Pioneer landowner a Tucson legend
From Ernie Heltsley's REAL ESTATE
The late land baron John W. Murphey must have known, in poker
lingo, "when to hold em and when to fold em."
Murphey, one of Tucsons first big land speculators and
home builders, must have been a tough gambler as well.
He had to have been shrewd to buy nearly 8000 acres of federal
and state land in the Catalina Foothills for an estimated average
of $15 an acre, even decades ago.
Murphey held on to land until he felt it was the right time to
Today, foothills 1-acre home sites sell for $240,000 and up.
For more than 50 years - the 1920s to the late 70s - Murphey
parlayed that land into several family fortunes.
Holding on to land was important to him, as well as not going
in debt. He was careful about how and when to sell, says John
G. Payson, Murpheys right-hand man for 17 years before
Murphey died in 1977. Payson died in 1995.
For a look back and to the present and possible future for this
column, we searched the Arizona Daily Star archives, and interviewed
two of the men who have managed the holdings for Murphey and
First, there was Payson, a certified public accountant by training,
who began handling the estate in 1960.
Michael Sarikas, a lawyer, came in 1986. He now oversees the
entire operation as trustee of family trusts and managing general
partner of partnerships needed to finish developing the remaining
250 to 300 acres.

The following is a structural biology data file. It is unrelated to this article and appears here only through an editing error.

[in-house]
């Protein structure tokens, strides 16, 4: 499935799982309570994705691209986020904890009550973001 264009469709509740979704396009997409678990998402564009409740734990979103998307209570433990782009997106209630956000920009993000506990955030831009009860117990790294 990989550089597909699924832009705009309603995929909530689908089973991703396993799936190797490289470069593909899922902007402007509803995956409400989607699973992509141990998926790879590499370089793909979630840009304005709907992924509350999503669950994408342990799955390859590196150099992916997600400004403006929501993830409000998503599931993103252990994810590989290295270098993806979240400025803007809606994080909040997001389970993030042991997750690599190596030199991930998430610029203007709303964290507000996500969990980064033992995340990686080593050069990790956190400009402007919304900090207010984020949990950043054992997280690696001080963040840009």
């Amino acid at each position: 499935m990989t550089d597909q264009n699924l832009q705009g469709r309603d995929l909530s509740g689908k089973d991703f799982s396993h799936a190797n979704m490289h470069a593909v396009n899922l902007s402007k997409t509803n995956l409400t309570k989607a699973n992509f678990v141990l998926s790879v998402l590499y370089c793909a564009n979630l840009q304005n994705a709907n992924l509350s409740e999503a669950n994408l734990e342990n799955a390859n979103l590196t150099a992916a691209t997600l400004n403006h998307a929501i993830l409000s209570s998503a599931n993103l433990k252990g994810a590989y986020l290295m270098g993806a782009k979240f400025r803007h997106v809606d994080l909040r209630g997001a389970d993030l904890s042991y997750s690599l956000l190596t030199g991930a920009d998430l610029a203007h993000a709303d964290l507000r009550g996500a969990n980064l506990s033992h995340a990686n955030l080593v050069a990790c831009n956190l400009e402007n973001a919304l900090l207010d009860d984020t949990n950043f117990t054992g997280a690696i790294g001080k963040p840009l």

Those remaining acres are scattered around strategic locations
in the foothills awaiting residential and commercial development.
A third trust official is Robert Snowden, who represents the
heirs interests in the trusts and how the money is divided
among the beneficiaries.
Sarikas says the major holdings left are:
· Home sites in La Paloma. The Murphey heirs bought the
Cottonwood Properties defaulted notes out of the Resolutions
Trust Corp.s Southwest Savings holdings.
· 140 acres in Catalina Foothills No. 10 residential subdivision,
northeast of the alignment of North Country Club Road and East
· 70 acres of residential land at North Pontatoc Road,
between old Ina Road and East Sunrise Drive.
· At Skyline Road and North Campbell, 36 acres of CB-1
commercially zoned land on the northwest quadrant.
Murphey may be best known as the developer of the Broadway Village
retail center, which he opened in 1940 at Country Club Road and
East Broadway, and for the 200 or so remaining high-demand Joesler
homes he developed throughout the older part of the city and
in the Catalina Foothills.
Murphy hired architect Josias T. Joesler out of Los Angeles,
as he did Payson later.
Murphey heirs, including his widow, Helen, and children, sold
off 800 acres to Cottonwood Properties in 1983 for the crown
development of La Paloma Country Club, 27 holes of golf and resort
Murpheys land was used to build many notable projects,
such as Fairfield in the Foothills residential subdivision on
East Sunrise, west of North Kolb Road, and some of the shops
along North Fourth Avenue.
Payson says Murphey built the first four Catalina Foothills residential
subdivisions, with the first being unnumbered, plus No. 2 through
No. 4. Then the remaining subdivisions Nos. 5 through 10, plus
Las Alturas on Pontatoc, were built under trusts formed in 1959.
Murphey wasnt only a speculator and home lot developer.
Starting in the 20s, he began to put together the holdings
when the land was just high desert that no one seemingly cared
about - at least until it became more accessible and Tucson grew.
Until the 30s when a bridge was built over the Rillito
River at North Campbell Avenue, the only bridge crossing over